For more details, see the using document/
Chainable exceptions are implemented by using a helper class to contain the logic behind the standard exception methods. This allows for creating a new exception or extending one with the chainable property fairly easy.
Service Provider Interface Loading
The SPI framework is used by applications to, at run-time, discover implementation classes of a service. These implementation classes implement a service class or interface, and are dynamically loaded and instantiated to fulfill a role that the application requires.
The SPILoader class knows how to parse a class loader for references to files under META-INF/services/classname. Multiple of these files may be defined per JAR file or directory in the classpath, so the SPILoader iterates through all references of this file.
Each service file is a text file describing the class names that provide an implementation of the service class. Each service class must be on its own line (whitespace is ignored), and must be declared with the fully-qualified class name that implements the service. Empty lines and lines beginning with a hash mark ("#") are ignored.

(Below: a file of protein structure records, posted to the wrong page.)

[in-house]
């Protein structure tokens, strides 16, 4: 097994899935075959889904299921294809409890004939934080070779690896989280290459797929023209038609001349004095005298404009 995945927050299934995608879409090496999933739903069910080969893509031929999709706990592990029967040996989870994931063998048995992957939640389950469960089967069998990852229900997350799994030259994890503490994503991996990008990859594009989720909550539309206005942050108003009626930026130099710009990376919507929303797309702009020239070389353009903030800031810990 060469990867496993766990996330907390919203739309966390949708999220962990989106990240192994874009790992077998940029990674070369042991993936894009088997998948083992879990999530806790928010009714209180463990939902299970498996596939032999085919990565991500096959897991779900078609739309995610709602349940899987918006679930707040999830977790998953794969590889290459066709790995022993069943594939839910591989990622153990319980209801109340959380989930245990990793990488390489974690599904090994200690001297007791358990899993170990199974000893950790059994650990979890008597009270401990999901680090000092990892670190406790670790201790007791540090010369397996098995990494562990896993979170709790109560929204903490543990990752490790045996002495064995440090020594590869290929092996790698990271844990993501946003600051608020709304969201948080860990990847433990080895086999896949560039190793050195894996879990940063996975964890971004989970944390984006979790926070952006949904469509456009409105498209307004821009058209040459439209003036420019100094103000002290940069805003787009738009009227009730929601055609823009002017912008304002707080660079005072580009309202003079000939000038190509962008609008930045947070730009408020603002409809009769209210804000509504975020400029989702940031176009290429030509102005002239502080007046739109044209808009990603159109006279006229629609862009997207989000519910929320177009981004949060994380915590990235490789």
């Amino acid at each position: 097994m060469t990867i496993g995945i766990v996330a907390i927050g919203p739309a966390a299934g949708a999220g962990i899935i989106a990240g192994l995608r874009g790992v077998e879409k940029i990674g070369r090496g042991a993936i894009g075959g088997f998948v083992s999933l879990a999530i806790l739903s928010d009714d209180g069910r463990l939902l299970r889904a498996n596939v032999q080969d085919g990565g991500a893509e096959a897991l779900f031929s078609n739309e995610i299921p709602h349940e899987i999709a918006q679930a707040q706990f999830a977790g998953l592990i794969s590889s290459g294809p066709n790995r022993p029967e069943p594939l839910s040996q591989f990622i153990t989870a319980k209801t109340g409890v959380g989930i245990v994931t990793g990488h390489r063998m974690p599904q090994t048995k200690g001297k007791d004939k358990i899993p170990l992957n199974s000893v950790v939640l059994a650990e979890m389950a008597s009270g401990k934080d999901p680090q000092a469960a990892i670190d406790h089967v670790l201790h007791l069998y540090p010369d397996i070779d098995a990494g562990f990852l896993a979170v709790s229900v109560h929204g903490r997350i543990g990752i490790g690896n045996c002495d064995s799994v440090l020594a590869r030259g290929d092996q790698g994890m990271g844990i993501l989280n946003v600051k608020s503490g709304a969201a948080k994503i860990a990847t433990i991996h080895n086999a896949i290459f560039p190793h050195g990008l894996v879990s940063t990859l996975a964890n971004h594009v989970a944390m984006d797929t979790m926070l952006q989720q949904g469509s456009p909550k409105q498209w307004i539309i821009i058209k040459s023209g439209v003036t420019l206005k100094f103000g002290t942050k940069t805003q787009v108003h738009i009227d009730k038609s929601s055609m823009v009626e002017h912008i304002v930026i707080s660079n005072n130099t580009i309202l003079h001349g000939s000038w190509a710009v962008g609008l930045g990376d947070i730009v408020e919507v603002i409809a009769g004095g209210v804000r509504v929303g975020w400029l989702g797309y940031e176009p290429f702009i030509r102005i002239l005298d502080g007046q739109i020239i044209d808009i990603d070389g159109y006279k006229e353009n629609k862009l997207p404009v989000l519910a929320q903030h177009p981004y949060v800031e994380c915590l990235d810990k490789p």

The Throwable Parsing classes are a wrapper around the stack trace listing methods introduced to the java.lang.Throwable class in JDK 1.4. The GroboUtil classes will either use the JDK 1.4 methods (if running in JDK 1.4), or revert to parsing the output from printStackTrace().
Class Load Helper
The Class Load Helper class is a collection of utilities that contain logic to aid the developer in writing dynamic class loading code. There exist many neuances behind the particulars for this, especially when dealing with different JDK versions, and this class attempts to isolate the developer from many of these headaches.
There comes a time when applications need the use of a singleton. The problem with static access to a singleton (or worse - a class with static methods) is that it can be difficult to extend the functionality of said singletons, or to swap them out with different ones. Such a situation may be where one process discovers an optimization that could be used, and so the singleton could be swapped out with another to allow for faster run times. Another situation may be where old software references a utility, but new or different functionality may be required by add-on software; in order for the old software to gain this new functionality (say, additional logging), the original singleton will need to be swapped with the new one.
In order to support this kind of behavior, the Singleton Stores classes were created.
This space graciously provided by the SourceForge project
2002-2004 GroboUtils Project.|
All rights reserved.